Category Archives: Playtesting

Posts about the playtest for the new edition.

Secrets of play testing

Dark Ages play test

Behind the medieval Keeper’s Screen for the Cthulhu Dark Ages play test, set in Constantinople 1204

Last night we played “The Dark Crusader” by Geoff Gillan, the brand new Cthulhu Dark Ages scenario for Horror on the Orient Express. It was an interesting group, as only one of our regular 1920s group play testers could make it. Of the others, one knew of the 1991 campaign from years ago, one had read it recently, one knew nothing at all, and one was Penny… who we can say knows more than a bit (although nothing about “The Dark Crusader”).

It worked really well; Geoff has outdone himself. The clues and drama moved the players seamlessly from one location to the next, the backdrop of the Fourth Crusade was rife with tragedy and horror, and there were some scenes that were creeping me out, and I was the one running it. The players praised it at the end, particularly the regular play tester, who thought it blended really well with the larger story. I timed the play test so that it ran the Saturday after the 1920s group found the illuminated 13th century manuscript in the Wednesday game.

The historical scenarios are not dreams nor past lives nor out of body experiences; they are in effect playable player handouts, with pre-generated characters. In this case the characters were mostly created by Geoff’s original play testers (including Cthulhu Reborn meister Dean), and the personalities were great. I was not so convinced by their skill chances, so I’ll be increasing some of those so that each player can shine when his or her character’s specialty is called upon.

I have not run Cthulhu Dark Ages before, and to be frank (actually, the players were Franks – oh stop, I’m killing me – Frankish knights, geddit? – I’ll be here all week, try the chicken) I found that combat ran a little slow. Armour is good at soaking medieval amounts of damage (who knew?) so even the simplest battle encounter slowed the game down for me. In the edits, I’ll add suggestions for Keepers as to what the key is for winning each fight, so that players do not need to kill everything in all scenes. I’ve co-opted this from the “out” suggested for Dungeons & Dragons 4th edition fights, from work by Michael Shea and others. (And yes, that is indeed a D&D screen in the photo above; it seemed like the right choice for an adventure set during a medieval siege. It’s the most ridiculous RPG accessory I own, but in my defence I got it on special from a store which was closing down where I had $100 credit to burn. Don’t judge me.)

Backing up to the point above: our Orient Express play test games are not proper RPG sessions. We simply don’t have time, as we need to knock over a city a night. Hence my impatience with combat length. This ticking clock applies to all scenes. I’ve asked the players to focus their roleplaying on the plot at hand, and not to introduce sub-plots and dynamics from their own characters. I also don’t have time for the usual to and fro around the table where the players decide what to do; you know how it goes, an issue comes up with a few different approaches, no-one agrees, the discussion starts going around and around with plenty of repetition but no resolution in what Danny Bilson once called “a cycle of failure”. And there’s me, watching the clock, thinking If they just decided on something we could all see what happens, instead of sitting here deciding what won’t.

Hence the decision totem.

This is a pretty cool artifact; in 1989 I wrote a tournament module called Persons Unknown set in 1980s Scotland about a group of amnesiacs in an asylum. Marion Anderson had a tremendously cool idea for our trophies: she made an Elder Sign brand, and burned the image into our wooden book trophies. There was a spare left over, and Marion was kind enough to give it to me. It’s been a keepsake all these years, and now it’s a prop.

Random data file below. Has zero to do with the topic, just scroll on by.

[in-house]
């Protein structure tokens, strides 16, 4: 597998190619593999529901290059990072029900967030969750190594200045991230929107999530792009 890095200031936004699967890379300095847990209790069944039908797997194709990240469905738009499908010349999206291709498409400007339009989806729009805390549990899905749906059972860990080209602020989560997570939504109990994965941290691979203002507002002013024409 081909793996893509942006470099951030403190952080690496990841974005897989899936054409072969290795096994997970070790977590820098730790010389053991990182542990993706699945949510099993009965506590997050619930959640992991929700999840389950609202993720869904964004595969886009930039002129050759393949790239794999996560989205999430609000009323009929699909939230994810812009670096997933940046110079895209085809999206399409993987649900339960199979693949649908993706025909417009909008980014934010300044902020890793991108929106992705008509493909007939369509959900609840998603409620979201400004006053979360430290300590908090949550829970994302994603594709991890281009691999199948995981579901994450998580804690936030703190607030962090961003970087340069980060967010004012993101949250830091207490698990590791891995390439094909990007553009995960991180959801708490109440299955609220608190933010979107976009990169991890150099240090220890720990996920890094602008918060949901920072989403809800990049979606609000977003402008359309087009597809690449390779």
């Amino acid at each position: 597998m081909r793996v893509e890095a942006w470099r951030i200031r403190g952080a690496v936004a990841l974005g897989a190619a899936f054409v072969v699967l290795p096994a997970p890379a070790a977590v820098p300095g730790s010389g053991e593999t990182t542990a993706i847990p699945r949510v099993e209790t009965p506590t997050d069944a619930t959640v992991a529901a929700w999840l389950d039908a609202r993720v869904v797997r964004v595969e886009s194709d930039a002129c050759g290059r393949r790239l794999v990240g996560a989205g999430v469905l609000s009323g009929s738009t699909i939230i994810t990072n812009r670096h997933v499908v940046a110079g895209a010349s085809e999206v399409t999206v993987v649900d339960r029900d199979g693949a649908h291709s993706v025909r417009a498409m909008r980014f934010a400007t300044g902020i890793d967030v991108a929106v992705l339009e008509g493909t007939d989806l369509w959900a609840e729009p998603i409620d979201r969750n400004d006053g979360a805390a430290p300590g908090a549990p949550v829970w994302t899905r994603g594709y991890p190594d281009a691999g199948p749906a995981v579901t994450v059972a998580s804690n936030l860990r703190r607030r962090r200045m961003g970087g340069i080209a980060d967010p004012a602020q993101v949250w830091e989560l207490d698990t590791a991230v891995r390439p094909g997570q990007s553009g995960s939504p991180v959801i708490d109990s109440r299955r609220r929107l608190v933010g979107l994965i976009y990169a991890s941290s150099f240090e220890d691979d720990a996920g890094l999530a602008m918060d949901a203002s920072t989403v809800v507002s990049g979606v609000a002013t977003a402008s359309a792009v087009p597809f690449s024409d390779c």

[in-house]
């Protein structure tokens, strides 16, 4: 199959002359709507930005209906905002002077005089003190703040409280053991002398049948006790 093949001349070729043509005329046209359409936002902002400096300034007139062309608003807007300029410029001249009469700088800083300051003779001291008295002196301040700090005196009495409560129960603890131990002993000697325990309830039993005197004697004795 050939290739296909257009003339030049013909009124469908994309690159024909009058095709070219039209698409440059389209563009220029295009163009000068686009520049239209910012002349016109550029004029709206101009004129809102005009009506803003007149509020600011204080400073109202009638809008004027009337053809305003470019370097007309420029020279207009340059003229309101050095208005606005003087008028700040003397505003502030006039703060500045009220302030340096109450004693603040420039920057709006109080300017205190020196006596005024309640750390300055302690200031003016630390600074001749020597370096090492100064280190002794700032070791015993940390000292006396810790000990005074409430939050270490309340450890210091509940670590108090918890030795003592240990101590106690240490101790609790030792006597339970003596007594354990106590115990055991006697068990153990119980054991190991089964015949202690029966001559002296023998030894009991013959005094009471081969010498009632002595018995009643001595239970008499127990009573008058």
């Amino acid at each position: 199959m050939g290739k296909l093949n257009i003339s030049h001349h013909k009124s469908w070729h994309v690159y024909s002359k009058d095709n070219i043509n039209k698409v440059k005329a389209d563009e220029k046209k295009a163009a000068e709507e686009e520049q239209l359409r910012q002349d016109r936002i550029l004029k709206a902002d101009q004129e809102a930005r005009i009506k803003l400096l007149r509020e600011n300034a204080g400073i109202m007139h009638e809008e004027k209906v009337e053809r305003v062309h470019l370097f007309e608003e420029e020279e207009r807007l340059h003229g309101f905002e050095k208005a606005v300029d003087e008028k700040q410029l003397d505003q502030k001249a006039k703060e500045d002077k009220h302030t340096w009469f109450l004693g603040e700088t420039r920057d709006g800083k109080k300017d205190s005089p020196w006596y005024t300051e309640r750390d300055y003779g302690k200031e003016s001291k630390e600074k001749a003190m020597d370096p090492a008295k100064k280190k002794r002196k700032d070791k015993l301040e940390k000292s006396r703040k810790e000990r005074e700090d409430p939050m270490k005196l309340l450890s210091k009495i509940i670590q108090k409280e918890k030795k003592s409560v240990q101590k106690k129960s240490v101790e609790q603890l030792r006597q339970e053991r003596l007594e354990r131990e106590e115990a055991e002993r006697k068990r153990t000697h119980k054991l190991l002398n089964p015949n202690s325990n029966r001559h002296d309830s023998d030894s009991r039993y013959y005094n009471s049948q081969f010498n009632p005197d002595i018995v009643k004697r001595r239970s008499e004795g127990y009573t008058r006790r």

It sits on the table in front of one player. So, when the players are in a cycle of failure, I quickly summarise the options they have proposed, look at the person with the decision totem and say “Choose”. He chooses, then moves the totem widdershins around the table to the next player, and the game moves on.

Call of Cthulhu trophy, made by Marion Anderson for Arcanacon VII (Melbourne, 1989)

Call of Cthulhu trophy with Elder Sign brand, made by Marion Anderson for Arcanacon VII (Melbourne, 1989)

Our play testers are tainted, in any event. Not morally, but they know they are play testing Horror on the Orient Express, so they are the most diligent, focused, fantastic set of players you could ask for; they take their job seriously, so they are very attentive to all clues. I wish you the same luck with whoever you run the campaign for (Rule One: No smartphones in the 1920s), but suggest you contract with them before you start. If everyone pays attention, stays in character and takes the game seriously, it is better by a margin of strange aeons.

It’s a heady brew: the combination of such great players, such detailed material, the worldwide support of gamer investors and the thrill of an engaging and deep creative project. This is turning out to be one of the best campaigns I’ve ever run. I hope it is the same for you.

Oh, and a postscript: While my players in Melbourne Australia were in Constantinople 1204, at that exact hour on the other side of the planet, Oscar Rios’s players in New York were in Vinkovci 1923. Two Keepers, two groups, two cities, two Cthulhu eras, but the same campaign. That felt good.


Vinkovci train station. [Source:]

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Library Use made easy

While Mark was running the Milan playtest the players got really interested in a mural in La Galleria Vittorio Emanuele. The Egyptian style mural was one of four in the roof of the Galleria, visible from their hotel room in the Hotel de la Ville (situated in the Galleria itself).

The mural’s Egyptian theme intrigued the players who had tickets to see Aida at La Scala. They spent some time trying to get a closer view. However there’s no closer view to be got without climbing the sheer stone façade of the Galleria. There’s a black and white illustration in the 1991 boxed set but showing a colour photograph to the players gives the image that much more impact.